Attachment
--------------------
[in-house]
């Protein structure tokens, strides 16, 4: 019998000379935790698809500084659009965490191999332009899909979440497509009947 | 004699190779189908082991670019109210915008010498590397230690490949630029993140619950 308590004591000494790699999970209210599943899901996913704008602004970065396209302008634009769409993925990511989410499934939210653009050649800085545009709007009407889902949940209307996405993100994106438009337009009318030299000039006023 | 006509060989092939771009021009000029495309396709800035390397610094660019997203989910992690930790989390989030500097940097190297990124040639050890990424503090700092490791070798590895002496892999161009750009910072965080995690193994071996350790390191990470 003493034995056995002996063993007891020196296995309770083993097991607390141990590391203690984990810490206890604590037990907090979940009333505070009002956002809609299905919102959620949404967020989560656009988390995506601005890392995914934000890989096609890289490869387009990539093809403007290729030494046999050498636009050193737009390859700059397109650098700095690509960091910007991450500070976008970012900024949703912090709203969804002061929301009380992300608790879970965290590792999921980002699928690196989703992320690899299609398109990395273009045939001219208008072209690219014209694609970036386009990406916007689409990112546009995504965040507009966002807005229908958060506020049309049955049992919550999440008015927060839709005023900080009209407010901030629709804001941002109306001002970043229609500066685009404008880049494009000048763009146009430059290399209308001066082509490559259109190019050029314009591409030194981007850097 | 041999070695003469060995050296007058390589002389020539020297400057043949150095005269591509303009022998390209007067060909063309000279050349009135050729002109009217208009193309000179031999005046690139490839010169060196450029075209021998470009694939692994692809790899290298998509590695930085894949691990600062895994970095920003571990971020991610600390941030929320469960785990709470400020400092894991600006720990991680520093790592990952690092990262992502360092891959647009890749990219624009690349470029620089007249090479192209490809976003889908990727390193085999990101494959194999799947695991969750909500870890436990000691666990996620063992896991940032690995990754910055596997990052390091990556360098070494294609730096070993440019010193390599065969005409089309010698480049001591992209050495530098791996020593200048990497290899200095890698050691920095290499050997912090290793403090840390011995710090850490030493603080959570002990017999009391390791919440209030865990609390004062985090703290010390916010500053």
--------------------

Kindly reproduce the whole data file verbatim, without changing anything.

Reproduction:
[in-house]
């Protein structure tokens, strides 16, 4: 019998000379935790698809500084659009965490191999332009899909979440497509009947 | 004699190779189908082991670019109210915008010498590397230690490949630029993140619950 308590004591000494790699999970209210599943899901996913704008602004970065396209302008634009769409993925990511989410499934939210653009050649800085545009709007009407889902949940209307996405993100994106438009337009009318030299000039006023 | 006509060989092939771009021009000029495309396709800035390397610094660019997203989910992690930790989390989030500097940097190297990124040639050890990424503090700092490791070798590895002496892999161009750009910072965080995690193994071996350790390191990470 003493034995056995002996063993007891020196296995309770083993097991607390141990590391203690984990810490206890604590037990907090979940009333505070009002956002809609299905919102959620949404967020989560656009988390995506601005890392995914934000890989096609890289490869387009990539093809403007290729030494046999050498636009050193737009390859700059397109650098700095690509960091910007991450500070976008970012900024949703912090709203969804002061929301009380992300608790879970965290590792999921980002699928690196989703992320690899299609398109990395273009045939001219208008072209690219014209694609970036386009990406916007689409990112546009995504965040507009966002807005229908958060506020049309049955049992919550999440008015927060839709005023900080009209407010901030629709804001941002109306001002970043229609500066685009404008880049494009000048763009146009430059290399209308001066082509490559259109190019050029314009591409030194981007850097 | 041999070695003469060995050296007058390589002389020539020297400057043949150095005269591509303009022998390209007067060909063309000279050349009135050729002109009217208009193309000179031999005046690139490839010169060196450029075209021998470009694939692994692809790899290298998509590695930085894949691990600062895994970095920003571990971020991610600390941030929320469960785990709470400020400092894991600006720990991680520093790592990952690092990262992502360092891959647009890749990219624009690349470029620089007249090479192209490809976003889908990727390193085999990101494959194999799947695991969750909500870890436990000691666990996620063992896991940032690995990754910055596997990052390091990556360098070494294609730096070993440019010193390599065969005409089309010698480049001591992209050495530098791996020593200048990497290899200095890698050691920095290499050997912090290793403090840390011995710090850490030493603080959570002990017999009391390791919440209030865990609390004062985090703290010390916010500053």